I've always been a bit dubious about the whole social media thing. Yes, it can be a great medium for connecting with old friends and maybe getting some breaking news, but otherwise services like Twitter seem to mostly be a time-wasting enabler for people with too little meaningful purpose in their lives. Achieving the largest number of 'Followers' is now a lifetime goal in order to assert and prove popularity and dominance in society. Catering to vanity is big business so as you might expect, there is a plethora of opportunists who offer to inflate the Followership of gullible Twits. A recent story in Inc magazine, one of many such stories in many news reports, illustrated just how easy it is given even a modest cash outlay to buy Followers - some charge as little as a penny apiece. Robert Waller, founder of StatusPeople, created a tool for estimating fake Followers for any given Twit. If you are thinking of starting a Twitter Follower business of your own, businesses will also sell you 'verified' e-mails address batches, Captcha defeaters, and HideMyAss.com will provide bulk IP addresses that can hide the fact that your claimed Followers all come from the same place. Ingenuous, it is.|
Twitter, of course, is not alone. Even more 'professional' social networking services like LinkedIn are known to inflate their analogy of Followers (Connections) to the point where numbers are basically meaningless. I have recently begun posting homepage items on LinkedIn (which automatically also posts on Twitter) in order to expose more people to the wealth of useful information that is RF Cafe. To be honest, I haven't taken the trouble to learn exactly how the LinkedIn system works or whether only people who are 'Connected' can see my posts.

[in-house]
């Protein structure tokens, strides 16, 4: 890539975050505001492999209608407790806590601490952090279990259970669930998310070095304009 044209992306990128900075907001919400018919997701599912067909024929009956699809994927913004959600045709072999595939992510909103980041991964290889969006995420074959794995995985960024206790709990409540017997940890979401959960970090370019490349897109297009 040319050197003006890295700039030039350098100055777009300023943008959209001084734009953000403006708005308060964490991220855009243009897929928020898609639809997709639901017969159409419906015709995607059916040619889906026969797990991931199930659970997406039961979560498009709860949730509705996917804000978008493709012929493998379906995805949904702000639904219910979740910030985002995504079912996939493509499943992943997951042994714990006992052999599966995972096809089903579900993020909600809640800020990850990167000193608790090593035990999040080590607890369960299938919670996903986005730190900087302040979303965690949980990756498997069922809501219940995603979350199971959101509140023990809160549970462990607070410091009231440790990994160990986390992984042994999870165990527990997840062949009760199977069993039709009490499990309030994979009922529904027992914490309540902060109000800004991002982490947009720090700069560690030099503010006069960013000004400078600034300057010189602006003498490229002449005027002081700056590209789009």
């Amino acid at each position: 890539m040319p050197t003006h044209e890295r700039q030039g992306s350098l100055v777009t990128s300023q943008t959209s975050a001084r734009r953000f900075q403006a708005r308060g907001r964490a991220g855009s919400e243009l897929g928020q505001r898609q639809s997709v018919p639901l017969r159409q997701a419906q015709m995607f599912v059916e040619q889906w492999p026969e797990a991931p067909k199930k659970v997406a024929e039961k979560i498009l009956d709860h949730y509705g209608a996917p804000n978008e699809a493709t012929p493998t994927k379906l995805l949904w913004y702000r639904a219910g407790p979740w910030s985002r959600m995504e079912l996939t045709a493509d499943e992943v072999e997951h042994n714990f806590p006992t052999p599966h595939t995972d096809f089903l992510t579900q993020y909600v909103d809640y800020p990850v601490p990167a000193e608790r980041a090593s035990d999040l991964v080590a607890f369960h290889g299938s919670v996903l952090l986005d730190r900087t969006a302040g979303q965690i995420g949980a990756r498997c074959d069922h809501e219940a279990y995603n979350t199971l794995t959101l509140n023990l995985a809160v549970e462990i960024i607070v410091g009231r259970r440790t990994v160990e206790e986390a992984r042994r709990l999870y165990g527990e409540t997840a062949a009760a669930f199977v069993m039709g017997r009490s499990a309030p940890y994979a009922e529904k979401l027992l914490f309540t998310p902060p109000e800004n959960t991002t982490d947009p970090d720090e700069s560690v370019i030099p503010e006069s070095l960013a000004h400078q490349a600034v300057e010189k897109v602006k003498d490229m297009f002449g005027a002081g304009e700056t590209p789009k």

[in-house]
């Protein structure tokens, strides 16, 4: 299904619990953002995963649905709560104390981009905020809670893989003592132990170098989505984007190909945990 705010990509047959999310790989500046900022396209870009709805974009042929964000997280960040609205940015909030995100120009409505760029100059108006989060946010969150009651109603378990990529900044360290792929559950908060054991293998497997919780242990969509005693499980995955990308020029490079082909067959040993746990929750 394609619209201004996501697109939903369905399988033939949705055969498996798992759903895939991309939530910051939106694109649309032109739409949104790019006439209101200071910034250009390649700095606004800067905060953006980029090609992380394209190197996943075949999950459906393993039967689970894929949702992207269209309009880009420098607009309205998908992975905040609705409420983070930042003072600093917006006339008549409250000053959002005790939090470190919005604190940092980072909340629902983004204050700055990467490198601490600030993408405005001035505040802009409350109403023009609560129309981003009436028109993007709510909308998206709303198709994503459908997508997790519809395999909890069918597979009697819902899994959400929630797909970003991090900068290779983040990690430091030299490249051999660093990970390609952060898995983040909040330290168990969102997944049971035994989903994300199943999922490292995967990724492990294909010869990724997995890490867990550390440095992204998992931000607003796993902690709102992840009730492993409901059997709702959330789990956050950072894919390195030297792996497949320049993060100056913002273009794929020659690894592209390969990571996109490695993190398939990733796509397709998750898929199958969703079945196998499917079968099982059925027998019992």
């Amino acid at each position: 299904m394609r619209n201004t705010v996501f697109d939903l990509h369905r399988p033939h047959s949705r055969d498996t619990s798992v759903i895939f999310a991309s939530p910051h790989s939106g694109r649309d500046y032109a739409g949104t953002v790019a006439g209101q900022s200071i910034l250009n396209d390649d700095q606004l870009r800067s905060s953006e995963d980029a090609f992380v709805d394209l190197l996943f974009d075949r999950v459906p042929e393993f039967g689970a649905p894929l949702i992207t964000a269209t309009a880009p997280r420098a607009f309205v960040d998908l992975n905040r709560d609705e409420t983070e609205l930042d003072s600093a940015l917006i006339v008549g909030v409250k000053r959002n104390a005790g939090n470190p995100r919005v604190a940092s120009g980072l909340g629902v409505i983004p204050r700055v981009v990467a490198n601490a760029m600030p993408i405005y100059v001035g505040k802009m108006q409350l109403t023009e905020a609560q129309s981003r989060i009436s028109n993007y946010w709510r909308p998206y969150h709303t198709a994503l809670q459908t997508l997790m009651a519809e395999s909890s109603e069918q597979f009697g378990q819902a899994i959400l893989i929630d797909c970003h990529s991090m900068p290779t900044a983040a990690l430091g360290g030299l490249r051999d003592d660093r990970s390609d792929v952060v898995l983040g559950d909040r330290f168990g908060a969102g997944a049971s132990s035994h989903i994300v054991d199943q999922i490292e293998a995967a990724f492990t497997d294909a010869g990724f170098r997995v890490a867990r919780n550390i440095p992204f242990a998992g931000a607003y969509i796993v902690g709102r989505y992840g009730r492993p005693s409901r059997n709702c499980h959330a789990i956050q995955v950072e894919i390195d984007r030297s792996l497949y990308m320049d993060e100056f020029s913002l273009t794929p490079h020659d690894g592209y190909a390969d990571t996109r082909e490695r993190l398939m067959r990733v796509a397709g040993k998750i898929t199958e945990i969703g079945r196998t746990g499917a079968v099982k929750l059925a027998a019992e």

The significance of receiving "endorsements' by fellow LinkedIners is also not known. Does it really make any difference how many people endorse you for a particular skill? I don't know, maybe it does to professional networkers. Maybe my unwillingness to indulge beyond a casual, sometimes-level has cost me status and advantage. I have heard from half a dozen or so people in the last year who claim that in spite of being accomplished in their engineering careers and having excellent LinkedIn credentials, finding a different job has been difficult or impossible - especially for people over 50 years old. Surely there are folks who credit social media for their success, but I don't recall reading about them.
Then again, maybe I'm just showing my age (55, as of yesterday - ugh!).
OK, so now I have read about someone who credits social media - LinkedIn specifically - for success. Judy Warner, of Transline Technology, responded to the "Fake Twitter Follower Factory" commentary that I posted on LinkedIn to say she has had an overwhelmingly good response from reaching out to and engaging the LinkedIn community of engineers. In fact, Judy's experience was so spectacular that in a few short years she went from being a connectionless marketing exec re-entering the PCB marketing realm after a decade-long hiatus, to being a sought-after expert in her field. Read her short article "Does Marketing Matter?" in the April 2013 edition of the pcb magazine (page 62). Maybe Judy's feedback to my LinkedIn post means I, too, can now claim social media success!
Posted August 19, 2013